“This is what I want, this is what I seek, this is what I long to do with all my heart!”
~ St. Francis of Assisi

My adventure, like most, begins at home.  I am blessed with a very loving Catholic family.  My vocation was nurtured here in the family, between the pillars of the Eucharist and Our Lady.  I am here today doing God’s will thanks to the love, sacrifices, and prayers of my parents and siblings; that is a delightful certainty.  I have always dreamed of adventure, of going to far off lands and doing grand things.  People suggested many things I could be: a lawyer, an author, a mother, a teacher.  But none of these ever satisfied me.  I desired something so much more; my heart ached for adventure.


I first heard God’s invitation to be entirely His own in second grade, as my class was preparing for our First Holy Communion.  As I learned more about Jesus, how He loves us and gave His all for us, how could I respond but give my all to Him in return?  And I wondered: how can I do this?  ‘Ah,’ I thought, ‘I’ll be a nun.  I don’t know what they do, if they can eat pizza or wear pajamas.  But I know they love Jesus with all their hearts, and that’s all that matters to me.’  The religious vocation was always on my heart, if not foremost on my mind, all through middle school and early high school.


In high school I became a little confused; perhaps not confused, but honest with myself.  The question came that every young cradle-Catholic must face: was I Catholic because I believed it to be true, or only because my parents had raised me that way?  So I went back to square one: is there really a God?  Thankfully I was studying Aquinas in class at the time, and, through study and prayer, came to the conclusion that, yes, the Catholic Church is the true church.  Then I met another obstacle: if the Catholic Church was true—then why weren’t Catholics happy?  I had left the nest of home and met many miserable people who professed to believe the Truth that, to me, should have set their hearts ablaze.  I was very confused by this.  At the same time the culture seemed to proclaim that in order to survive in this life, if I wanted adventure, I would have to lower the bar of my morals and high expectation.  I did not want to do this, but I was starting to believe I had to.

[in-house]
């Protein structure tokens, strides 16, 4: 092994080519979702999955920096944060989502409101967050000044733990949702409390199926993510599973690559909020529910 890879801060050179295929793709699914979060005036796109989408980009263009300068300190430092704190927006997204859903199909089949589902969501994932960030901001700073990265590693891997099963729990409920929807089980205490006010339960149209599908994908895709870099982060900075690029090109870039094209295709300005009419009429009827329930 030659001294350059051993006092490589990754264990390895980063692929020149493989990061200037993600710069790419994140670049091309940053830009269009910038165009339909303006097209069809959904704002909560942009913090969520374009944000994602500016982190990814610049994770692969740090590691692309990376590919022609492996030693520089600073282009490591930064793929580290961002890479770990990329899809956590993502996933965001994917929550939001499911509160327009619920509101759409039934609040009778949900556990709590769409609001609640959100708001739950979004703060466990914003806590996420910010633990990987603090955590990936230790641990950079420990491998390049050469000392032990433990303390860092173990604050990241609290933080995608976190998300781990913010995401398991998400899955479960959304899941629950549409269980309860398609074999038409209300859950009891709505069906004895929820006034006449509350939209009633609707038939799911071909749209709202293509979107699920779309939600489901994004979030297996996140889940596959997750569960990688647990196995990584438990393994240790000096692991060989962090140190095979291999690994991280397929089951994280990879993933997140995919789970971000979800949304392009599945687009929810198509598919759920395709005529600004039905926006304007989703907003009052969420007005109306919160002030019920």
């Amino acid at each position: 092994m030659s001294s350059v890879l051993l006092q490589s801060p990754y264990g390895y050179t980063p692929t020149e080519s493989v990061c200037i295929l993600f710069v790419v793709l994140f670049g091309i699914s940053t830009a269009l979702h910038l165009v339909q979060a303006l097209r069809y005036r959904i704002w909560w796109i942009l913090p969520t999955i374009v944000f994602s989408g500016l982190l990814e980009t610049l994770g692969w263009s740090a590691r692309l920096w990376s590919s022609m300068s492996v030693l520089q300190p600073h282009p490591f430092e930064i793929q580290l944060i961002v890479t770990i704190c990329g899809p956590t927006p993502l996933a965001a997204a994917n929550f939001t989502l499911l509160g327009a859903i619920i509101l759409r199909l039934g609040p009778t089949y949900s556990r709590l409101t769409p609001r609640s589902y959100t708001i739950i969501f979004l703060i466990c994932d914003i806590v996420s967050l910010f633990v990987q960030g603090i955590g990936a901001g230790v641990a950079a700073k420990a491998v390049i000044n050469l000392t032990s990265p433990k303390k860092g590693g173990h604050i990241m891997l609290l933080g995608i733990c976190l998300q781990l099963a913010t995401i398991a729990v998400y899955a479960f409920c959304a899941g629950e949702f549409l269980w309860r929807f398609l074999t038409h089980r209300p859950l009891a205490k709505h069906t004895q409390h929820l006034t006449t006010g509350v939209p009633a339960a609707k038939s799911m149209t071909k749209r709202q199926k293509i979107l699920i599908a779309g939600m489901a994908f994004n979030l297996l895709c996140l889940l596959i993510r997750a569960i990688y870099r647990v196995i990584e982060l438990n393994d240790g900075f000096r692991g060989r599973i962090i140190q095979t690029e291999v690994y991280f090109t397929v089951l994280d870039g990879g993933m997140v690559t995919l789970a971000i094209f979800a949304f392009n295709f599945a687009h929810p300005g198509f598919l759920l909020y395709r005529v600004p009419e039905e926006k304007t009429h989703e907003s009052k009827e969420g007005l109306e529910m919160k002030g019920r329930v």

Now one might ask, “Sister, if you wanted examples of people living their faith in society, why didn’t you read the lives of the saints?”  Ah, the saints.  To me at that time, ‘saint’ meant: praying all day and all night, kneeling with bare knees on a bare floor, eating only bread and water, wearing a frown.  This was not the adventure I wanted, no way.  Thanks, God, but no thanks: You can find someone else to be Your saint.  You’ve come to the wrong person.


But then!  My junior year of high school marked the start, or, rather, recognition, of a life-long conversion, from apathetic comfortable Catholic to living fully alive Catholic.  And it started by my reading the original Adventures of Sherlock Holmes.  God touched me through these simple stories, and, truly, nothing in my life has ever been the same.  The Holy Spirit, as only He can, through these stories gave me an intense love for the Eucharist, a deeper awareness of and focus on the goodness of God, and hence a constant joy and hope, and an example of living high virtue in society and sharing our faith with everyone we meet.  These stories led me to reading the lives of the saints, and my falling in love with them and asking how God was calling me to be a saint.  And so the thought of religious life returned.  I had met Sr. Lois my sophomore year of high school, and she invited me on many retreats at this convent.  I began to seriously discern, especially in adoration.  I went to college locally part-time for one year, and then asked for entrance into the convent.  I have started to understand that adventure is not travelling to great lands around the world, but travelling down the roads of the hearts of people I meet every day.  Adventure is encounter; adventure is love—and I want to lead the most adventurous life possible.  Adventure is conversion that lasts a lifetime, so incredible that it surpasses your greatest expectations.  Adventure calls for courage, which leads to hope, which leads to joy.  Be courageous!  Be saints!  As St. John Paul the Great says:


“Do not be afraid!  Open wide the doors to Christ!  Life with Christ is a wonderful adventure!”


Praised be Jesus Christ!

Sister Mary Bosco, Temporary Vows